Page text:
Foreign writers who allow their books to be altered find results can be frustrating and time-consuming but extremely profitable
The New York Times
Chinese readers of Ezra Vogel’s sprawling biography of China’s reformist leader Deng Xiaoping may have missed a few details that appeared in the original English edition.
The Chinese version did not mention that Chinese newspapers had been ordered to ignore the communist implosion across Eastern Europe in the late 1980s. Nor that General Secretary Zhao Ziyang , purged during the Tiananmen Square crackdown, wept when he was placed under house arrest. Gone was the tense state dinner with the Soviet leader Mikhail Gorbachev when Deng, preoccupied by the throngs of students then occupying the square, let a dumpling tumble from his chopsticks.
Vogel, a professor emeritus at Harvard, said the decision to allow Chinese censors to tinker with his work was an unpleasant but necessary bargain. His book, Deng Xiaoping and the Transformation of China, sold 30,000 copies in the United States and 650,000 in China.
“To me the choice was easy,” he said during a book tour of China through nearly a dozen cities. “I thought it was better to have 90 per cent of the book available here than zero.”
With a highly literate population hungry for the works of foreign writers, China is an increasing source of revenue for American publishing houses; last year e-book earnings for American publishers from China grew by 56 per cent, according to the Association of American Publishers. Chinese publishing companies bought more than 16,000 titles from abroad in 2012, up from 1,664 in 1995.
Foreign writers who agree to submit their books to China’s fickle censorship regime say the experience can be frustrating. Qiu Xiaolong, a St. Louis-based novelist whose mystery thrillers are set in Shanghai, said Chinese publishers who bought the first three books in his Inspector Chen series altered the identity of pivotal characters and rewrote plot lines they deemed unflattering to the Communist Party.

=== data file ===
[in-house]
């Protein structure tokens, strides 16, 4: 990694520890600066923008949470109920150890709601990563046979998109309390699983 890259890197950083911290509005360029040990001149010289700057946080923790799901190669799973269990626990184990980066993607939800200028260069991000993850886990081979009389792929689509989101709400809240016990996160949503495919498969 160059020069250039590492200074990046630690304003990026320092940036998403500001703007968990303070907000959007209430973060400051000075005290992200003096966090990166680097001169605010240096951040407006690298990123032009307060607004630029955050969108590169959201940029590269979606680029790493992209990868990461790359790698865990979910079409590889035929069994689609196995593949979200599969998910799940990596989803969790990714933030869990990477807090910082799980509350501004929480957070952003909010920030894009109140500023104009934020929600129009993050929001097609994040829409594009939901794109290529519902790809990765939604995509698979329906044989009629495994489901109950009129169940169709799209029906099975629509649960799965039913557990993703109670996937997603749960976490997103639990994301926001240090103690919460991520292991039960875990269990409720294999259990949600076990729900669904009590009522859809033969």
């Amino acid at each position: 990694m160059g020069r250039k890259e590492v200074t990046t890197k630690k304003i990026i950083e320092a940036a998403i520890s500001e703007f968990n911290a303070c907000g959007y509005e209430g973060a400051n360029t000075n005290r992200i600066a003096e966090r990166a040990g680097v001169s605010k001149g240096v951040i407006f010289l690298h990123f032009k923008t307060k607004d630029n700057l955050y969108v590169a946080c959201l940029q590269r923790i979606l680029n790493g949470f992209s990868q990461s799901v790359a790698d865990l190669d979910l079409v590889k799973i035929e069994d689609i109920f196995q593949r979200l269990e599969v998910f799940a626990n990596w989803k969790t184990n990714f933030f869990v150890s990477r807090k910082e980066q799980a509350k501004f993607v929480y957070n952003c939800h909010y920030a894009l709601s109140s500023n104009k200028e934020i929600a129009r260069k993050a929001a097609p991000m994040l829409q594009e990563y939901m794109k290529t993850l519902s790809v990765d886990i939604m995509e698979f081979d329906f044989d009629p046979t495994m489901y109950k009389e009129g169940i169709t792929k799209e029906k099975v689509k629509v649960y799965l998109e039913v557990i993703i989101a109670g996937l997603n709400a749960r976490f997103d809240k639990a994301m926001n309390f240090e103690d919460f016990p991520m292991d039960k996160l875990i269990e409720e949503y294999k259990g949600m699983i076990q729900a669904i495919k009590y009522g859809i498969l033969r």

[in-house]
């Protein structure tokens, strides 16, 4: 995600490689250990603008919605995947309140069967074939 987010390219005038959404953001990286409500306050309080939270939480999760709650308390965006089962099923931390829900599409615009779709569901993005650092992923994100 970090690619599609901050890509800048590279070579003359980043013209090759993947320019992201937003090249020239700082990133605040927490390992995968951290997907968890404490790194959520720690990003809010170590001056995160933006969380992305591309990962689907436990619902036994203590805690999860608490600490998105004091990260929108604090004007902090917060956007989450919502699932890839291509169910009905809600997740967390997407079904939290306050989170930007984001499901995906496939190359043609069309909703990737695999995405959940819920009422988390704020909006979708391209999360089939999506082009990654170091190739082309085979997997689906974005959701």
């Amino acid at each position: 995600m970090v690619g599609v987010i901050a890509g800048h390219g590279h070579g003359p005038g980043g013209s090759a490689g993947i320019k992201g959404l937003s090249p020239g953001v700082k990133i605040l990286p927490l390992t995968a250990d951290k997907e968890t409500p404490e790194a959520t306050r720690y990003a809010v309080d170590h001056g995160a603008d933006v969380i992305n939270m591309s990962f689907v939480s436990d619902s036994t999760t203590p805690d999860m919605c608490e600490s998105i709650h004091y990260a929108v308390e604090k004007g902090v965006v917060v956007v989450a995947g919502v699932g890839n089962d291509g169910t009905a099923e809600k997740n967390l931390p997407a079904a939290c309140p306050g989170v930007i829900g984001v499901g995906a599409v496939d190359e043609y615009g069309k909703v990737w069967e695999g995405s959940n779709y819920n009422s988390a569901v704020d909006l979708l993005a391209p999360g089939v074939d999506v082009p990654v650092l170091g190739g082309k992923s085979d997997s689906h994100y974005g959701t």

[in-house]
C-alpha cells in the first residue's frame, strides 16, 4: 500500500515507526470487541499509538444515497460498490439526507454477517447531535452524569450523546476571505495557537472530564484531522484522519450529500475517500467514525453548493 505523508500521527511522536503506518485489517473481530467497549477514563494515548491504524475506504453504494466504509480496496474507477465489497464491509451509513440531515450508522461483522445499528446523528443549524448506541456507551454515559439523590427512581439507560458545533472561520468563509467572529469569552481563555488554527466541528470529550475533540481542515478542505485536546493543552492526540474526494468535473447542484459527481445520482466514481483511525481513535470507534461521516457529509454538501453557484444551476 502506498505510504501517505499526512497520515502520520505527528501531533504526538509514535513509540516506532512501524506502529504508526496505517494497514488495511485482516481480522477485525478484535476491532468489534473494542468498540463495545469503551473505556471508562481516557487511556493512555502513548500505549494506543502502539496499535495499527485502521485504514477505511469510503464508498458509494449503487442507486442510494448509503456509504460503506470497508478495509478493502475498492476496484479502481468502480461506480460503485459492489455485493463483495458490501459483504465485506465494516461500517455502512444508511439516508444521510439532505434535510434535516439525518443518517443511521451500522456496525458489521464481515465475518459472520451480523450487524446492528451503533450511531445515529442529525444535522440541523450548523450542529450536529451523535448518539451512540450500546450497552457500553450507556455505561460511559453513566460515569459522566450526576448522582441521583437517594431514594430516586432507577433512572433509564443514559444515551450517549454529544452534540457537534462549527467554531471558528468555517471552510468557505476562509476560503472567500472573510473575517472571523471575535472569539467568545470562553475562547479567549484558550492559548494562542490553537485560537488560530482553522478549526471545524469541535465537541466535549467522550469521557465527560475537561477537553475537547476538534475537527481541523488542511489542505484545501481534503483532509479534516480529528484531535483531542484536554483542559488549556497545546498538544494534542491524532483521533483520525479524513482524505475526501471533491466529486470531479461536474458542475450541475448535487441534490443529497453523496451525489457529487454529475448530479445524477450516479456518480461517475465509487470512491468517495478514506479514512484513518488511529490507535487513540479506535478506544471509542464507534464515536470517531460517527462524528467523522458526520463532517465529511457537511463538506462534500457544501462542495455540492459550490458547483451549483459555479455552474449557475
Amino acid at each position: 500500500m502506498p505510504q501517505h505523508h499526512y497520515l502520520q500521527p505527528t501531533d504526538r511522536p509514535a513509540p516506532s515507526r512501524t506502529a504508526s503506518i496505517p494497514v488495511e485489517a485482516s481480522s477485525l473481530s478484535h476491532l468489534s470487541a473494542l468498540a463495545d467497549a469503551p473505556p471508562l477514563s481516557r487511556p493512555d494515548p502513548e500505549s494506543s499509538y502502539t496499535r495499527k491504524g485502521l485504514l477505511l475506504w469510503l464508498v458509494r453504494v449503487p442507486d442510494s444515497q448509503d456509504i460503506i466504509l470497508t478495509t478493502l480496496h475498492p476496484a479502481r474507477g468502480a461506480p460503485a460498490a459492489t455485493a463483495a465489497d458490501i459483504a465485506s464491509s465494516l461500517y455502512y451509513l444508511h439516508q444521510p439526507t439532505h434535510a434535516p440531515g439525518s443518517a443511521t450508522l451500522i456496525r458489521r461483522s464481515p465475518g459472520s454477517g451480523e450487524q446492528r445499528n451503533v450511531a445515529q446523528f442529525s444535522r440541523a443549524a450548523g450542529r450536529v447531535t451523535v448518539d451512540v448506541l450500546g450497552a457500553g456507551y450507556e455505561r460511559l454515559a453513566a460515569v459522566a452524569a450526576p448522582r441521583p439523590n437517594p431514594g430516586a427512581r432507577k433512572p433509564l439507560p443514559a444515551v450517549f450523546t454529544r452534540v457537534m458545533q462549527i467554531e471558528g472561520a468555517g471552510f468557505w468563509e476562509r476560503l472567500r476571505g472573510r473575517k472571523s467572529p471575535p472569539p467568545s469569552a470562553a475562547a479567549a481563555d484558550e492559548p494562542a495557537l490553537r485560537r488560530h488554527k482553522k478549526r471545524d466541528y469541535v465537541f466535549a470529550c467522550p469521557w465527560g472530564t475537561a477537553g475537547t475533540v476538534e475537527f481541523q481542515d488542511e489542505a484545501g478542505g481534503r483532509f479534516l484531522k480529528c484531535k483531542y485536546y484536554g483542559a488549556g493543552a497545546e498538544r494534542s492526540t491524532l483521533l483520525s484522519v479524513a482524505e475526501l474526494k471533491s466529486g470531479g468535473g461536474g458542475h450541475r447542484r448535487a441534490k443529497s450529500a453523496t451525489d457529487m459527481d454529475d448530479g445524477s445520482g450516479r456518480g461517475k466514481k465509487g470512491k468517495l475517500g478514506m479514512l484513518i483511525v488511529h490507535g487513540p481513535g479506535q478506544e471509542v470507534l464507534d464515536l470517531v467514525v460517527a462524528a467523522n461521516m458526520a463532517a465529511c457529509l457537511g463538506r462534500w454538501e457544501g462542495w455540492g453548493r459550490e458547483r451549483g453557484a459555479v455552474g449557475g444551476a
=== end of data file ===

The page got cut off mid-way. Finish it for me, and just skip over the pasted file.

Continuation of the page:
Qiu, who writes in English but was born and raised in China, said he reluctantly agreed to some of the alterations, but that others were made after he had approved what he thought were final translations. “Some of the changes are so ridiculous they made the book incoherent,” he said. Having been burned three times, he said, he has refused to allow his fourth novel, A Case of Two Cities, to be printed in China.
Jo Lusby, managing director at Penguin Books China, which has published 250 foreign titles in the past eight years, said she often tries to ease communications between indignant Western writers and the Chinese editors whose job it is to iron out passages they deem unacceptable. In most instances, she said, the Chinese side refuses to bend.
For Western writers, the process can be time-consuming and confounding. Vogel, whose Chinese publisher, Sanlian, is one of China’s most respectable publishing houses, said it took a year to settle on a final translation, which was adapted from the unexpurgated version published in Hong Kong.
Many deletions involved passages that detailed squabbles between top leaders or specific adjectives, like those describing Mao Zedong as “paranoid” and “vindictive.”
So was a phrase suggesting Deng, then in his 80s, was aloof from the yearnings and complaints of ordinary Chinese.
“The impressive thing is how much actually got through,” Vogel said.